Trans Nation

Andrea Jenkins is the Country’s First Out-Trans City Council President

After a unanimous vote, Andrea Jenkins has now become the first out Black transgender woman to be elected president of a US city council. This is the second time that she has made history, given that her 2017 election to the Minneapolis City Council made her the first Black trans woman to hold public office.

In a statement to NBC News, she said, “I hope that it serves as inspiration for other trans and gender-nonconforming people. My vision for this council and for the city of Minneapolis is that we come together and begin the really significant work of healing after our city has been rocked by the murder of George Floyd and so many other Black and brown people who have lost their lives at the hands of the state.”

Jenkins has been particularly outspoken about her support for the Black Lives Matter protests and defunding the police in the wake of George Floyd’s murder in her home city. She told The Root in 2020, “Defunding the police means, in my mind, creating a new public safety mechanism that doesn’t require people with a gun to be able to respond to every need that our community has.” In that same interview, she also expressed disappointment over the continued blind eye turned to the murders of Black trans women.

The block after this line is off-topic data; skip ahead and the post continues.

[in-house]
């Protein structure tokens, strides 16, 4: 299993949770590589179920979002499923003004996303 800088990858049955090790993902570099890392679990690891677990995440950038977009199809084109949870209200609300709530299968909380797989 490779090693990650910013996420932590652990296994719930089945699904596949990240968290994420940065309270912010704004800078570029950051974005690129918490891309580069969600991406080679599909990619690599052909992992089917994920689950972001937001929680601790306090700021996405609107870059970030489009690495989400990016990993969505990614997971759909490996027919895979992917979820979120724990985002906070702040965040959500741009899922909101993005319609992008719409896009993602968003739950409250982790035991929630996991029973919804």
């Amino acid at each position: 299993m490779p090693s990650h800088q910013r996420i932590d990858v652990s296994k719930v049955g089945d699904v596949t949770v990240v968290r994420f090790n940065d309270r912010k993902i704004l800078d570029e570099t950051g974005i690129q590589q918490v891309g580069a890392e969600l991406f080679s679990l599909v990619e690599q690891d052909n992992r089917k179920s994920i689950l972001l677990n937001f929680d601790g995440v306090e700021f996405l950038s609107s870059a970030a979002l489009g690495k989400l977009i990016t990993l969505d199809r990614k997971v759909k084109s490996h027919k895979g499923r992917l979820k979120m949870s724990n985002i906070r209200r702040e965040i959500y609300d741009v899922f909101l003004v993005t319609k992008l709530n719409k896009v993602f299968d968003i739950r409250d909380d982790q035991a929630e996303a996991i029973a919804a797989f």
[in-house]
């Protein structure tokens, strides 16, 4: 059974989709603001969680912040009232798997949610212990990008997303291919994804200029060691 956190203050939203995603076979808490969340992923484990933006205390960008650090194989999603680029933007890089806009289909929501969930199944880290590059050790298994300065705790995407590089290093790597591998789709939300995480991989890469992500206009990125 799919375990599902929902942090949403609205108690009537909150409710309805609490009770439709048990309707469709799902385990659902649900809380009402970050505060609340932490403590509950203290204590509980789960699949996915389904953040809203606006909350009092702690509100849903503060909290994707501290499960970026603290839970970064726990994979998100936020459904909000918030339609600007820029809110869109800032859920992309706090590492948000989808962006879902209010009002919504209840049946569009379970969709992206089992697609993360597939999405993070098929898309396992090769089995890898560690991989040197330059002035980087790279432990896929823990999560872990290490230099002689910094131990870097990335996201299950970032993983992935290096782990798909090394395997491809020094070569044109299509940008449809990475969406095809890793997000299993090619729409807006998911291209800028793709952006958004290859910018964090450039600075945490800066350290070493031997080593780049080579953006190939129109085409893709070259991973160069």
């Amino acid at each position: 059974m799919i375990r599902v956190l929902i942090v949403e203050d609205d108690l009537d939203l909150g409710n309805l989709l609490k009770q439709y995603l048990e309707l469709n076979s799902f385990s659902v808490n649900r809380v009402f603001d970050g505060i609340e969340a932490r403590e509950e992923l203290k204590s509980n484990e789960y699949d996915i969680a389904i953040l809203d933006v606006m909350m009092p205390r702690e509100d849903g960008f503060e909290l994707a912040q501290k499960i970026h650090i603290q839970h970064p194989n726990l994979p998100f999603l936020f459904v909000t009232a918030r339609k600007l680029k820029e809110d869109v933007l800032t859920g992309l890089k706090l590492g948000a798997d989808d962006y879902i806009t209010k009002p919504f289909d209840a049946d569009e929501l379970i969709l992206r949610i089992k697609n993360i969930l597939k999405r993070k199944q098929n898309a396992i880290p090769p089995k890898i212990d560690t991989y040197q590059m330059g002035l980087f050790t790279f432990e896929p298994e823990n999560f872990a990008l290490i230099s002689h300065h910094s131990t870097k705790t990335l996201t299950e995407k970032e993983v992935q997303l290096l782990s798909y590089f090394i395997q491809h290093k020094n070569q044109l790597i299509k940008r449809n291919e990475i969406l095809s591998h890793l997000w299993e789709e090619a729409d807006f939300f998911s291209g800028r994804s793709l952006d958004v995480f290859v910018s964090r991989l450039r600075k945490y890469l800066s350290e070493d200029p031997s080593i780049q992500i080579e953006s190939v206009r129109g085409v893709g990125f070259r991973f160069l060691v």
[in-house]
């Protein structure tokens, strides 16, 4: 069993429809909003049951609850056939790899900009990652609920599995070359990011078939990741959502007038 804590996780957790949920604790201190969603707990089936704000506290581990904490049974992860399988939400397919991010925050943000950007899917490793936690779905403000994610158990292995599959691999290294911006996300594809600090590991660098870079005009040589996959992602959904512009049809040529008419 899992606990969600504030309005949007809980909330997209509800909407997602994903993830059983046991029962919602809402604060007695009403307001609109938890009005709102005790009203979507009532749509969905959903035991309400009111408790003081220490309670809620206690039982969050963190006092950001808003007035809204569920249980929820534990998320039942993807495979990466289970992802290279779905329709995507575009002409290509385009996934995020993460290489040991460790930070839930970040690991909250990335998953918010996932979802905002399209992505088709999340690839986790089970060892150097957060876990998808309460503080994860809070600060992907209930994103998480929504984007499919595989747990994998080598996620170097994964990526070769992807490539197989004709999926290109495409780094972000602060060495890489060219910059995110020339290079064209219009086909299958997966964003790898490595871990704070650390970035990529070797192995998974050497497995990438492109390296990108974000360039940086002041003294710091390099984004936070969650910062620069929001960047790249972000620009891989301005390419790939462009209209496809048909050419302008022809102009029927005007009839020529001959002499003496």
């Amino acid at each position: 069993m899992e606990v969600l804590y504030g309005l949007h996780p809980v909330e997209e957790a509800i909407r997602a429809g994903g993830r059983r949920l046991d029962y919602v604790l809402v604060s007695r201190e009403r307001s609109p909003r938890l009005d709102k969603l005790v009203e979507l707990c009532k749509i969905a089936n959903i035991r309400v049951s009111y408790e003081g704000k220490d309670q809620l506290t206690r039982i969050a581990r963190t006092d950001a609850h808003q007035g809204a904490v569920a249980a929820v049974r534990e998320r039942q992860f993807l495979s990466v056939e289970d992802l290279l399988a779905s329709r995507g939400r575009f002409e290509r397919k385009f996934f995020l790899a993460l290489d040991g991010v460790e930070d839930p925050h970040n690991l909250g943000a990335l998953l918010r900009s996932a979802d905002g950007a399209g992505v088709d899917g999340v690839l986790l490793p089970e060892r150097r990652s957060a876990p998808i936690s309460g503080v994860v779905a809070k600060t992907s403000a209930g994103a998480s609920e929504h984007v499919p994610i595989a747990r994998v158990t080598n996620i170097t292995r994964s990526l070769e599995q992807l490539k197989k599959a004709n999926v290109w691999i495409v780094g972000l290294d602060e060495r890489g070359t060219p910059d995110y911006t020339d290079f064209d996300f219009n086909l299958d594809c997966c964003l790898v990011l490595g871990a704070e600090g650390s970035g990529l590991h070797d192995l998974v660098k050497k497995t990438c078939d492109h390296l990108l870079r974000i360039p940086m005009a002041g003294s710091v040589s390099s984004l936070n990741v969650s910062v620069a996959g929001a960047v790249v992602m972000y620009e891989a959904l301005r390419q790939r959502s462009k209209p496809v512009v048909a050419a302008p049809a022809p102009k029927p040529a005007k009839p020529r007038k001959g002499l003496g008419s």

Speaking to NBC News, she described the convictions of Derek Chauvin and Kim Porters—the officers responsible for the deaths of George Floyd and Daunte Wright respectively—as “a message to police officers that, in this community, we are going to hold you accountable.” In addition to her advocacy of Black and trans rights, she is also fighting for affordable housing, expanded healthcare, and fair wages. 

Jenkins’s history-making victory is part of what has been dubbed the “rainbow wave”—an unprecedented number of LGBTQ+ candidates running for public office. According to the LGBT Victory Fund’s Out for America map, there are currently 1,037 LGBTQ+ elected officials across the US, the first time this number has passed 1,000. Of these, 77 identify as trans or gender-nonconforming.

Don't forget to share:
Tags: Trans
Read More in Impact
The Latest on INTO